"Falsified spirits, farther they fall
Soon they will join us in Hell
See the sky burning, the gates are ablaze
Satan waits eager to merge"
This one song was all it took for Slayer to completely decimate anything that had come before, in terms of speed, aggression and pure evil. After hearing this for the first time, I felt like my heart had nearly exploded. It was an intense experience that got the adrenaline flowing and the blood boiling, yet it wasn't over.
"Captor of Sin" begins with a slightly more relaxed pace, bursting forth with a scream and an explosive lead. The immediate feeling is reminiscent of Venom, yet as the intro bleeds into the main riff, you realize that this is more vile and unholy. Tom's vocals, in particular, are far more venomous and possessed than even the previous song. The music on this E.P. seems to build upon the foundation created by "Black Magic", leaving behind most of the NWOBHM influences to create something beyond evil. The sounds of this record drag you down into the pits of Hell, to a place of eternal torment. Of course, this was their intent all along, as Tom goes so far as to scream this in an ominous tone.
"I'll take you down into the fire"
This incredible collection of early Black/Thrash concludes with "Haunting the Chapel". Something must be said of the production on this E.P. as opposed to the later albums. This sounds less up front and in your face, while being even more lethal. Part of the beauty is that there is a little breathing room in here, as if the band is surrounded by dismal fog and raging flames. The production and songwriting go a long way to create an atmosphere of pure evil. The opening guitar riffs eviscerate the listener as the pounding drums crush your bones into dust. The lyrics tell the tale of a dark ritual, raising the dead and sending them to attack the church. This is another masterpiece of early Black Metal.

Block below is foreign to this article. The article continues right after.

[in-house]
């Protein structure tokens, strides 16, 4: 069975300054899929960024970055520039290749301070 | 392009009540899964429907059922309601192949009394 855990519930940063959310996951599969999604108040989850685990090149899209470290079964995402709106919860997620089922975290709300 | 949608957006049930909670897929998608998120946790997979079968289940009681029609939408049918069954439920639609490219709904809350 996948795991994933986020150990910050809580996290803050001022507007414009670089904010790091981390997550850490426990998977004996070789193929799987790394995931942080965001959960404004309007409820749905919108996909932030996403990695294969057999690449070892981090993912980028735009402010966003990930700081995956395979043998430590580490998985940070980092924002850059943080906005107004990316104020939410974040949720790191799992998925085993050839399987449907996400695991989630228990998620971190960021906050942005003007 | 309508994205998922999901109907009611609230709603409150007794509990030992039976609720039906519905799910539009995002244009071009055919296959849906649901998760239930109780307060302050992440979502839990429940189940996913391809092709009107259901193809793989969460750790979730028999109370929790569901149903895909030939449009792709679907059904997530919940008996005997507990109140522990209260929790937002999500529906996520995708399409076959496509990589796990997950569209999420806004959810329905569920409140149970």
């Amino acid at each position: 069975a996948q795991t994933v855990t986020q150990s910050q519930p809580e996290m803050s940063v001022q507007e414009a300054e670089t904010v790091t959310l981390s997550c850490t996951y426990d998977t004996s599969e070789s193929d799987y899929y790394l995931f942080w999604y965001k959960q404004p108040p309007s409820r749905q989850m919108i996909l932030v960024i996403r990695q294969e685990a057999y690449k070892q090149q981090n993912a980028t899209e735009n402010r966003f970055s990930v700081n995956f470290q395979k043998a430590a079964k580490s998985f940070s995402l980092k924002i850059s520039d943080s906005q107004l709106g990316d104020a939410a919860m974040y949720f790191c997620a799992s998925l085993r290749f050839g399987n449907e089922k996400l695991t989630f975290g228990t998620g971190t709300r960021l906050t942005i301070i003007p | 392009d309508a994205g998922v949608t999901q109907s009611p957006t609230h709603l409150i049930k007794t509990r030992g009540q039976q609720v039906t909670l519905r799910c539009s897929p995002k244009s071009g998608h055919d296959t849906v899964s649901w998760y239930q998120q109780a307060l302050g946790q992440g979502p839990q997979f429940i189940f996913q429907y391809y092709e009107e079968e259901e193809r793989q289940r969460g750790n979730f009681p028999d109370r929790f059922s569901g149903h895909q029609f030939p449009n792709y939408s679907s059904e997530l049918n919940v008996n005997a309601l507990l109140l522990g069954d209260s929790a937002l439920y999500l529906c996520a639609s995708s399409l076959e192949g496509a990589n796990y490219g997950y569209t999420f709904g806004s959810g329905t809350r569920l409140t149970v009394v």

"Ghosts from Hell invade this feeble shrine
Heaven's holy house will fall in time
Satan's morbid soldiers chant in lust
Destruction of the church we'll burn the cross"
The vocal delivery, once again, is filled with hatred and scorn. Tom's tormented screams are absolutely inhuman. Musically, there is nothing up-tempo about this. As the song increases in speed and intensity, your heart bursts from your chest as you burn in the fiery depths. Your charred corpse further violated by the wicked lead solos, dismembering your blackened remains.
With Haunting the Chapel, Slayer declared war on the underground. This tore through anything and everything that existed at that time, obliterating Venom and even rendering the first Bathory album obsolete before it was ever released. This had a lasting impact on Thrash and Death Metal, though bands like Kreator, Possessed and Death never managed to touch this in terms of evil or intensity. This is essential listening for any fan of Black, Death or Thrash Metal. The last two lines of the E.P. say it all.
"Haunting the chapel, Hell's demons prevail
Death has come, the house of god has failed"
Get this or die.